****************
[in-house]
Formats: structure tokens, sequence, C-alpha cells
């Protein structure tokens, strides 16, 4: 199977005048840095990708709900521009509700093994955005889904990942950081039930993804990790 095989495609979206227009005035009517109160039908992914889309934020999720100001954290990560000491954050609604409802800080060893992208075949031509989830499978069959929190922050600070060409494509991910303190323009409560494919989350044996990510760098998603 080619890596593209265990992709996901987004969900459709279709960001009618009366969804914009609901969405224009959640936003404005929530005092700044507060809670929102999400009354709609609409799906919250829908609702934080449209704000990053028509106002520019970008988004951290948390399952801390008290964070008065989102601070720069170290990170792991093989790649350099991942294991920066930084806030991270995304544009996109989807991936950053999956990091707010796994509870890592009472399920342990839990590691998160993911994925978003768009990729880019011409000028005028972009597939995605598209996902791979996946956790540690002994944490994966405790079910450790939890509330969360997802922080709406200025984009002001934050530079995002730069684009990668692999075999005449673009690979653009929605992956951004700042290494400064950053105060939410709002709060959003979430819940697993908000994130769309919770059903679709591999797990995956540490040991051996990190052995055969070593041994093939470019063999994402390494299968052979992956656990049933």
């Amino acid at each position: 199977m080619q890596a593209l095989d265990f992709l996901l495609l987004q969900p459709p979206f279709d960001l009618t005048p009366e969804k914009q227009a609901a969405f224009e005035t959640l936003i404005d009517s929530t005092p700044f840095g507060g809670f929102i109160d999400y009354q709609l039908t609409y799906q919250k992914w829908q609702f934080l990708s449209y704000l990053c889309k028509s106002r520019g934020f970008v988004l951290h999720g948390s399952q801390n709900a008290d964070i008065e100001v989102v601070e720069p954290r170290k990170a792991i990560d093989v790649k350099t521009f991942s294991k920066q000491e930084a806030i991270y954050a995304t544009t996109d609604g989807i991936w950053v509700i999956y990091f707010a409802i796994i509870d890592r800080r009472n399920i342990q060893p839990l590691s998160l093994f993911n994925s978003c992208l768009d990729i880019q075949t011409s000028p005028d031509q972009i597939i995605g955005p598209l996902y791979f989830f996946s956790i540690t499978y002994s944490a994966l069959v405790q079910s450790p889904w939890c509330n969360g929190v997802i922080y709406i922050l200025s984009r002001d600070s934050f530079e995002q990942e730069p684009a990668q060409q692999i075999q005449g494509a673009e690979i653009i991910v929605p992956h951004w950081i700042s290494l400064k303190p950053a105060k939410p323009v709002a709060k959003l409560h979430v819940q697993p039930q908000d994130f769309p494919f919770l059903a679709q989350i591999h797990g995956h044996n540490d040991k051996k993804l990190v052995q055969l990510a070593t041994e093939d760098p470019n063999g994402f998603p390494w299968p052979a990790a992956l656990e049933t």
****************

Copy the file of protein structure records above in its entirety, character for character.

[in-house]
Formats: structure tokens, sequence, C-alpha cells
């Protein structure tokens, strides 16, 4: 199977005048840095990708709900521009509700093994955005889904990942950081039930993804990790 095989495609979206227009005035009517109160039908992914889309934020999720100001954290990560000491954050609604409802800080060893992208075949031509989830499978069959929190922050600070060409494509991910303190323009409560494919989350044996990510760098998603 080619890596593209265990992709996901987004969900459709279709960001009618009366969804914009609901969405224009959640936003404005929530005092700044507060809670929102999400009354709609609409799906919250829908609702934080449209704000990053028509106002520019970008988004951290948390399952801390008290964070008065989102601070720069170290990170792991093989790649350099991942294991920066930084806030991270995304544009996109989807991936950053999956990091707010796994509870890592009472399920342990839990590691998160993911994925978003768009990729880019011409000028005028972009597939995605598209996902791979996946956790540690002994944490994966405790079910450790939890509330969360997802922080709406200025984009002001934050530079995002730069684009990668692999075999005449673009690979653009929605992956951004700042290494400064950053105060939410709002709060959003979430819940697993908000994130769309919770059903679709591999797990995956540490040991051996990190052995055969070593041994093939470019063999994402390494299968052979992956656990049933």
């Amino acid at each position: 199977m080619q890596a593209l095989d265990f992709l996901l495609l987004q969900p459709p979206f279709d960001l009618t005048p009366e969804k914009q227009a609901a969405f224009e005035t959640l936003i404005d009517s929530t005092p700044f840095g507060g809670f929102i109160d999400y009354q709609l039908t609409y799906q919250k992914w829908q609702f934080l990708s449209y704000l990053c889309k028509s106002r520019g934020f970008v988004l951290h999720g948390s399952q801390n709900a008290d964070i008065e100001v989102v601070e720069p954290r170290k990170a792991i990560d093989v790649k350099t521009f991942s294991k920066q000491e930084a806030i991270y954050a995304t544009t996109d609604g989807i991936w950053v509700i999956y990091f707010a409802i796994i509870d890592r800080r009472n399920i342990q060893p839990l590691s998160l093994f993911n994925s978003c992208l768009d990729i880019q075949t011409s000028p005028d031509q972009i597939i995605g955005p598209l996902y791979f989830f996946s956790i540690t499978y002994s944490a994966l069959v405790q079910s450790p889904w939890c509330n969360g929190v997802i922080y709406i922050l200025s984009r002001d600070s934050f530079e995002q990942e730069p684009a990668q060409q692999i075999q005449g494509a673009e690979i653009i991910v929605p992956h951004w950081i700042s290494l400064k303190p950053a105060k939410p323009v709002a709060k959003l409560h979430v819940q697993p039930q908000d994130f769309p494919f919770l059903a679709q989350i591999h797990g995956h044996n540490d040991k051996k993804l990190v052995q055969l990510a070593t041994e093939d760098p470019n063999g994402f998603p390494w299968p052979a990790a992956l656990e049933t």